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Mol Oncol. 2016 Apr;10(4):601-9. doi: 10.1016/j.molonc.2015.11.007. Epub 2015 Nov 24.

EMT is associated with, but does not drive resistance to ALK inhibitors among EML4-ALK non-small cell lung cancer.

Author information

1
Department of Oncology, Georgetown University Medical Center, 3970 Reservoir Road NW, Washington, DC, 20007, USA.
2
Department of Oncology, Georgetown University Medical Center, 3970 Reservoir Road NW, Washington, DC, 20007, USA. Electronic address: gg496@georgetown.edu.

Abstract

ALK gene fusion occurs in approximately 3-7% of non-small cell lung cancer (NSCLC). For patients with ALK positive NCSLC, crizotinib and ceritinib are FDA approved ALK inhibitors, however, patients inevitably acquire resistance to such therapies typically within one to two years. Interrogation of in vitro ALK-positive NSCLC cell line models of acquired resistance to first and second-generation ALK inhibitors revealed acquired epithelial-to-mesenchymal transition (EMT) mechanisms. Here we demonstrated that knockdown of upregulated mesenchymal markers in acquired resistant lines decreased the invasive and migratory capabilities of the cells, however, it did not restore sensitivity to ALK inhibitors. Removing drug for 5 weeks from H3122 cell line that acquired resistance to ceritinib restored its sensitivity to ceritinib. In addition, HSP90 inhibitors ganetespib and 17-AAG were potent in inducing cell death in cell lines resistant to crizotinib and ceritinib. Taken together, EMT does not drive resistance to ALK inhibitors and HSP90 inhibition demonstrates more efficacy when further ALK inhibition may not. This study warrants more exploration of HSP90 inhibitors for ALK-positive patients who progress on 1st and 2nd line ALK inhibitor therapy.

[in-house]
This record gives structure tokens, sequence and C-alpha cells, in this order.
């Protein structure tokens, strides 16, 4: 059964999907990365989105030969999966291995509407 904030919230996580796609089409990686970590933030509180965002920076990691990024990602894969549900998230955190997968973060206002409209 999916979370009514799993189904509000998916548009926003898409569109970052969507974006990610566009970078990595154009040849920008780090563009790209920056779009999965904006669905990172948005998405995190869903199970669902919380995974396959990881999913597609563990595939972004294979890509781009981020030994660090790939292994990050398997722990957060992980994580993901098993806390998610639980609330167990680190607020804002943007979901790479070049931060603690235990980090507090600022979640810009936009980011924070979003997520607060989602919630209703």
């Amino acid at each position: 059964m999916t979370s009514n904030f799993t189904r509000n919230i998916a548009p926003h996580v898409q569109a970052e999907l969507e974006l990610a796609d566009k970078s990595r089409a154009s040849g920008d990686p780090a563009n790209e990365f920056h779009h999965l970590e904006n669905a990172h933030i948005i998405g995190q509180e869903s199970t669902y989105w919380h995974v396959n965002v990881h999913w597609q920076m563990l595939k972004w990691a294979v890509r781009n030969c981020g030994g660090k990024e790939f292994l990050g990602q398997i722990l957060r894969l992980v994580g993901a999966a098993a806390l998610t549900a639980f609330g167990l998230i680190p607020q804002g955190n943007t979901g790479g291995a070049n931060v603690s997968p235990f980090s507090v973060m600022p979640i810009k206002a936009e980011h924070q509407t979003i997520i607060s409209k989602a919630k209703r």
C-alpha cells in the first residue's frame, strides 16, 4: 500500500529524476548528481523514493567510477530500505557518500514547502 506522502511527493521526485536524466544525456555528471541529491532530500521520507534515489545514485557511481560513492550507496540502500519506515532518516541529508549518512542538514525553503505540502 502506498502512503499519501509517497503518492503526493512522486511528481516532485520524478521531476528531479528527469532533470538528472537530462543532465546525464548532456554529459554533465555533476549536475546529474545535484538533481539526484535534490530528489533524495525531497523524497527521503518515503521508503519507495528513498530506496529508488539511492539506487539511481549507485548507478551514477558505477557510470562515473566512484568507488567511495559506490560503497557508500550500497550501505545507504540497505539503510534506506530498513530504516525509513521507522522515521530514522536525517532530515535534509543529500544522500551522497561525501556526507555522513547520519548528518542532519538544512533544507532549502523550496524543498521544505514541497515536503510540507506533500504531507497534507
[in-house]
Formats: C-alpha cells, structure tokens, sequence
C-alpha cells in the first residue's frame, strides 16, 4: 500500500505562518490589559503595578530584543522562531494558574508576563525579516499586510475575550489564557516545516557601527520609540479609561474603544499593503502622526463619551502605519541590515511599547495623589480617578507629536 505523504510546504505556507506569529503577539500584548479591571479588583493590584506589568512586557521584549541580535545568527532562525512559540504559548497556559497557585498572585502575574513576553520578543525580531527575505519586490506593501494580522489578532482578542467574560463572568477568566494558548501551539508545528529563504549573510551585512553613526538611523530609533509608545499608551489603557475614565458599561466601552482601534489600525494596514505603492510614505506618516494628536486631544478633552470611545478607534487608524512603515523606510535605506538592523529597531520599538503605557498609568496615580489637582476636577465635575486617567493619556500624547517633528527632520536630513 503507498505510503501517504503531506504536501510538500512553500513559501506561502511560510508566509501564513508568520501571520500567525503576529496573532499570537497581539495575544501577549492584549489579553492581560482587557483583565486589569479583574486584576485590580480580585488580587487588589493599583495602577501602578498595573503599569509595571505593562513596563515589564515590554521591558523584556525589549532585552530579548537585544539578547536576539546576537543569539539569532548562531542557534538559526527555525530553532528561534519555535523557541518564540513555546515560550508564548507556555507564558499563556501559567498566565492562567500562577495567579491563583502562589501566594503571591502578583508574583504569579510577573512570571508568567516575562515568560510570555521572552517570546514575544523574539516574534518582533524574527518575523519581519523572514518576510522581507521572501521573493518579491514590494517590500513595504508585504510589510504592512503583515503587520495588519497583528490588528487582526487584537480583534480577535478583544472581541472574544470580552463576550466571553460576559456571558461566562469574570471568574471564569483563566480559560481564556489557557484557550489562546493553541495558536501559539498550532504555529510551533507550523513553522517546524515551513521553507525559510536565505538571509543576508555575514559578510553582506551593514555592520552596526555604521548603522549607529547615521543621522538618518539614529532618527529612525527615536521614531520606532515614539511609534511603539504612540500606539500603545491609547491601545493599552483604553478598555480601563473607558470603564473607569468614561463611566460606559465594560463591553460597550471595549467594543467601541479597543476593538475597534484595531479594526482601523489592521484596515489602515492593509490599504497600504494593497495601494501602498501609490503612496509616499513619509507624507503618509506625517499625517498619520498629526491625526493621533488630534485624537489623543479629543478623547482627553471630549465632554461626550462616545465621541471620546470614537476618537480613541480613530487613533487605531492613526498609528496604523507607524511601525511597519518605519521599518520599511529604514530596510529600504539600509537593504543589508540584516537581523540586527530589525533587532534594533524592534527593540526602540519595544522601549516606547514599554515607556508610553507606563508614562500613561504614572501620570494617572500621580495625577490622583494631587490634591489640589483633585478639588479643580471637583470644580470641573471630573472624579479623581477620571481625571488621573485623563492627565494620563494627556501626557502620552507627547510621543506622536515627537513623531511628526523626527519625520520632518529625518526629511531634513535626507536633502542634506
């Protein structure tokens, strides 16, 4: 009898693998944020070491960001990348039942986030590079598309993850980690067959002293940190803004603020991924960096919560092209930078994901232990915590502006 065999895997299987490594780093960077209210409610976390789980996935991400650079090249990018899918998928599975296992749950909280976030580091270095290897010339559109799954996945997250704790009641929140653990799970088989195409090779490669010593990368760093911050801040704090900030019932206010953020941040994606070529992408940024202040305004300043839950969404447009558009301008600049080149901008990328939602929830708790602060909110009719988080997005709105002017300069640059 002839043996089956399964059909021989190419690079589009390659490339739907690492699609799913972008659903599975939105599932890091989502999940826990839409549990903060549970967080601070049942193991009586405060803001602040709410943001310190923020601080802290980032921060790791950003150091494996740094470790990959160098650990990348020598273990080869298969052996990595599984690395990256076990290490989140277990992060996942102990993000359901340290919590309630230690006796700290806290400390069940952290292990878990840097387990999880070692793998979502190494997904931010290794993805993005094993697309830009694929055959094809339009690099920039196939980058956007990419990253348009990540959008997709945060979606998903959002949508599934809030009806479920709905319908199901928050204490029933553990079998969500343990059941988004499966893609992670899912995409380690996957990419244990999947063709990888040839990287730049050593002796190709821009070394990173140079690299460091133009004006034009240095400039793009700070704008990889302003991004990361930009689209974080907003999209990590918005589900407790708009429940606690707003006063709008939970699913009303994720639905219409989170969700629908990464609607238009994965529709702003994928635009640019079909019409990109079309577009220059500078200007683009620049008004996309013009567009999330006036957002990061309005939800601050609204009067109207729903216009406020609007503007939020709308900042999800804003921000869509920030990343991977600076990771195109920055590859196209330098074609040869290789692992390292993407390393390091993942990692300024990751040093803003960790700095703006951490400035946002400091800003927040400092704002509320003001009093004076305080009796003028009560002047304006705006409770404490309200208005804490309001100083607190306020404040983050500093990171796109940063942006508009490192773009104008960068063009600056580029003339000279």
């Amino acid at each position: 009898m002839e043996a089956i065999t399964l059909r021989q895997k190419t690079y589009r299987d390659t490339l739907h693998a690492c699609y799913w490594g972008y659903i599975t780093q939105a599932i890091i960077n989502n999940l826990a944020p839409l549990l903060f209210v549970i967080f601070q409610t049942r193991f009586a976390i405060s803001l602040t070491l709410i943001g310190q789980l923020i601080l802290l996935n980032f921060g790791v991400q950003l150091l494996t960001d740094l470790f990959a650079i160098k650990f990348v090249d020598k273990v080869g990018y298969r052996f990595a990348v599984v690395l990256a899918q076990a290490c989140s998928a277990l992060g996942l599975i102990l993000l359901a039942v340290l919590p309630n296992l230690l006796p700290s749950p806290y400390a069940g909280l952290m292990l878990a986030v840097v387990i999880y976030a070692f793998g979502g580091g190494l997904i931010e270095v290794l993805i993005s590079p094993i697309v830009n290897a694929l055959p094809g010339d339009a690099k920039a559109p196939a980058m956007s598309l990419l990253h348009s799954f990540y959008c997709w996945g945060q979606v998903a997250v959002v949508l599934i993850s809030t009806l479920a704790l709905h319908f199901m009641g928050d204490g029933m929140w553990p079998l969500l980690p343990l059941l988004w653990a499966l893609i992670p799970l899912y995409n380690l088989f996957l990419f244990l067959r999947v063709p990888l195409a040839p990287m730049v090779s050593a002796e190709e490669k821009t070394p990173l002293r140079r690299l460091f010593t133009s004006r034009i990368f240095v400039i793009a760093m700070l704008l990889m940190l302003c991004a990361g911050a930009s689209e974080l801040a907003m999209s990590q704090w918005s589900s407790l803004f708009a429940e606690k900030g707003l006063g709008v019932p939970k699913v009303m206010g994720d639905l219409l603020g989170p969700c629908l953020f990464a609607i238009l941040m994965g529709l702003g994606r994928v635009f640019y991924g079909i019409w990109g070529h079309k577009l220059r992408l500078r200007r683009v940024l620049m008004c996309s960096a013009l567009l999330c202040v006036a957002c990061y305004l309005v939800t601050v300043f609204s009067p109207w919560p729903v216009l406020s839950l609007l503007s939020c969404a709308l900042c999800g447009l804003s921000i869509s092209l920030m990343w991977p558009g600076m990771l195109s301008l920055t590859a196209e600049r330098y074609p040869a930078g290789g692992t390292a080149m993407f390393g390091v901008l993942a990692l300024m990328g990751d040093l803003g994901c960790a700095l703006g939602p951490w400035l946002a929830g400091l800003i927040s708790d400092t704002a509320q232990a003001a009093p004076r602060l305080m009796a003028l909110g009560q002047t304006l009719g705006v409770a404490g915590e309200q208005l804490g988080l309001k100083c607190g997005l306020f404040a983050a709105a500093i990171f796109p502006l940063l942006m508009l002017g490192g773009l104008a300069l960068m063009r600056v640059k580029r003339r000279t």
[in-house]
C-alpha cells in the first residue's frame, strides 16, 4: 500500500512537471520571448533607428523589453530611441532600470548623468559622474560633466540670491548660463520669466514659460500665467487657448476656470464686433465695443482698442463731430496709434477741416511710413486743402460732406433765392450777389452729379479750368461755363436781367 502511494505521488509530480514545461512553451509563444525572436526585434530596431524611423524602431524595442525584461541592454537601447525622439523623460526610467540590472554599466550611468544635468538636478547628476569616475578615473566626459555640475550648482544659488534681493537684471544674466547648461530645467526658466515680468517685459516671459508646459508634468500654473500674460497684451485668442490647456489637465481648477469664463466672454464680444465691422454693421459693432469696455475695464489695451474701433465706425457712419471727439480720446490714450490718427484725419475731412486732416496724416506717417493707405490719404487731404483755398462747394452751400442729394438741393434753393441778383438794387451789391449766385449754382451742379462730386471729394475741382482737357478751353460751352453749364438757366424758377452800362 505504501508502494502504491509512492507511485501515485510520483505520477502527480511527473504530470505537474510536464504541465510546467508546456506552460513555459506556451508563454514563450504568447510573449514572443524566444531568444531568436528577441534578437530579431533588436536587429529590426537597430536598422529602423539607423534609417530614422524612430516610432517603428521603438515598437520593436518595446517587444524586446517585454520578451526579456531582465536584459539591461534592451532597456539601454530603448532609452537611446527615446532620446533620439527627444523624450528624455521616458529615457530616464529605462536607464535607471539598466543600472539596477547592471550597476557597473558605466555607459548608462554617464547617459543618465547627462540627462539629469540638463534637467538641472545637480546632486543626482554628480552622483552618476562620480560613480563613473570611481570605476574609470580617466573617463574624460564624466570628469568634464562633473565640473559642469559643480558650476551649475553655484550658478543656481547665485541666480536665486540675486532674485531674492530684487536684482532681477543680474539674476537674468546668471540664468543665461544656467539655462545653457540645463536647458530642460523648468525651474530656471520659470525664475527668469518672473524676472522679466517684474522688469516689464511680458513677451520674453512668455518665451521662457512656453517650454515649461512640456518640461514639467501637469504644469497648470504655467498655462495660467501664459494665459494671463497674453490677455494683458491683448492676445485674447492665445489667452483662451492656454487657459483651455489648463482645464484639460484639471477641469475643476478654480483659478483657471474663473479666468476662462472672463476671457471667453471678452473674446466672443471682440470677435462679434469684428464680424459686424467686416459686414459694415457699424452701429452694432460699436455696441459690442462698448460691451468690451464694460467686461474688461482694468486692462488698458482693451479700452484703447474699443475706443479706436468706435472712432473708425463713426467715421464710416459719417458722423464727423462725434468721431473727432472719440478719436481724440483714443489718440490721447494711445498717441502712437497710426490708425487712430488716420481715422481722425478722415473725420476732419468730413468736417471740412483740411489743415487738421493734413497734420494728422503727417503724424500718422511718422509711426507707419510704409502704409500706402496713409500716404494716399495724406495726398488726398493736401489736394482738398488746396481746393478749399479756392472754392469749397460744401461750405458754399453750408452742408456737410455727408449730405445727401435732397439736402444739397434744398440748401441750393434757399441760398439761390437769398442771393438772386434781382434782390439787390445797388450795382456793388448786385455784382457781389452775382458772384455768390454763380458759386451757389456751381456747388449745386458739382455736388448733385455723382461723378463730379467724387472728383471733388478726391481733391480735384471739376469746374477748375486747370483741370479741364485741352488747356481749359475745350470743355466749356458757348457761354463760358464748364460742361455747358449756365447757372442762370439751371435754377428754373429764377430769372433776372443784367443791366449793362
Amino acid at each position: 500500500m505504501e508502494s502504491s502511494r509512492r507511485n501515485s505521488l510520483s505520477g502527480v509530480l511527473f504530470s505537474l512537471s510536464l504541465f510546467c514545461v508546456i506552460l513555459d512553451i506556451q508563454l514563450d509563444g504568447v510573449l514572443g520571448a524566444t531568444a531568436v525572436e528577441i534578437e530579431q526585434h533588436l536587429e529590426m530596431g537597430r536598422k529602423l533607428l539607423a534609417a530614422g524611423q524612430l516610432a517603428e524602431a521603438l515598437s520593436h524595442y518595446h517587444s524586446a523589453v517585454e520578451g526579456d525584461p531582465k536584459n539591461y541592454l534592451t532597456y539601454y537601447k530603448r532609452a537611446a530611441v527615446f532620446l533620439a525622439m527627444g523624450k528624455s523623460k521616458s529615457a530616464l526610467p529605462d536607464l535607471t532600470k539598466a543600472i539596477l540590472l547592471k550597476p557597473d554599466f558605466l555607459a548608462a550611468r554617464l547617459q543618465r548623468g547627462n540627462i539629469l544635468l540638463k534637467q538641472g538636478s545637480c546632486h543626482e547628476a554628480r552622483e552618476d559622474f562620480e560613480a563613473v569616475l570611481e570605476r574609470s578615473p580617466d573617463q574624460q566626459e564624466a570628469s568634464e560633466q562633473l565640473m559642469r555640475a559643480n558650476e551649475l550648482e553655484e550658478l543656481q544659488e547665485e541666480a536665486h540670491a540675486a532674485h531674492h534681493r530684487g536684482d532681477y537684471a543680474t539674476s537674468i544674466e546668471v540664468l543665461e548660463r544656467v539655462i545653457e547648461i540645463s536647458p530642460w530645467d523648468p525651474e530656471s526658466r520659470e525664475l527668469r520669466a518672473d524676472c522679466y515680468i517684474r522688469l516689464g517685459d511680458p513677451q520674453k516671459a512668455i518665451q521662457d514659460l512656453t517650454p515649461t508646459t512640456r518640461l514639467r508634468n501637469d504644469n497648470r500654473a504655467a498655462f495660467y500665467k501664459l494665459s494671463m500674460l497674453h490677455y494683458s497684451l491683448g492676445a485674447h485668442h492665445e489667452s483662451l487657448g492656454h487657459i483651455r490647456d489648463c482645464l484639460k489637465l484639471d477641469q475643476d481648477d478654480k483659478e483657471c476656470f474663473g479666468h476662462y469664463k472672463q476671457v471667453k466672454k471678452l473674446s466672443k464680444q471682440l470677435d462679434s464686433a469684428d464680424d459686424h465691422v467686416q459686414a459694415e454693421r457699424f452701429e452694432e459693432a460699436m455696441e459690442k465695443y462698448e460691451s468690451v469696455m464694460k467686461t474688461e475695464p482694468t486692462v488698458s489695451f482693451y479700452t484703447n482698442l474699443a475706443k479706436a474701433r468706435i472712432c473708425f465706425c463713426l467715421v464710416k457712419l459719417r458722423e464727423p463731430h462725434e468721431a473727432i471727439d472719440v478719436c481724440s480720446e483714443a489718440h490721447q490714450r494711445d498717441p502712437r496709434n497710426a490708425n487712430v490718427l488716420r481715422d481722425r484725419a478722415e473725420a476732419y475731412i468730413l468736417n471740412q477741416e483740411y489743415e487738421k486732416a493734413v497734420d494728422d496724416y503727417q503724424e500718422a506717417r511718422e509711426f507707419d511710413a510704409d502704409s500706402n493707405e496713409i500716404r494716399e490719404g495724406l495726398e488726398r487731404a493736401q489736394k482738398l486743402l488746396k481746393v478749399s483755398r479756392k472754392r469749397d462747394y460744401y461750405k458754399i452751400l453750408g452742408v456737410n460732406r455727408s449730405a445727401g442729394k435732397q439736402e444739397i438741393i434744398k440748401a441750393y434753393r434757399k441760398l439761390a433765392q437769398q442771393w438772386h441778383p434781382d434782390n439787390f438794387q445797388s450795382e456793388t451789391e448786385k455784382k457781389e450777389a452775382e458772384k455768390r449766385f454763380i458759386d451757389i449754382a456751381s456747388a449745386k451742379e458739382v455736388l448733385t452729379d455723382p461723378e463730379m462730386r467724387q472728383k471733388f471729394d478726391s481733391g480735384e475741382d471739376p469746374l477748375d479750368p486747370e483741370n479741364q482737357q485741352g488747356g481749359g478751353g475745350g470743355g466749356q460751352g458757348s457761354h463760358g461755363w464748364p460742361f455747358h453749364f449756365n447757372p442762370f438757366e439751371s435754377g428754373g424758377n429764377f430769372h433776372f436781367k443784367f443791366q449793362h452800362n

KEYWORDS:

ALK-positive NSCLC; Ceritinib; Epithelial–mesenchymal transition; HSP90 inhibition; Resistance

PMID:
26639656
PMCID:
PMC5423150
DOI:
10.1016/j.molonc.2015.11.007
[Indexed for MEDLINE]
Free PMC Article

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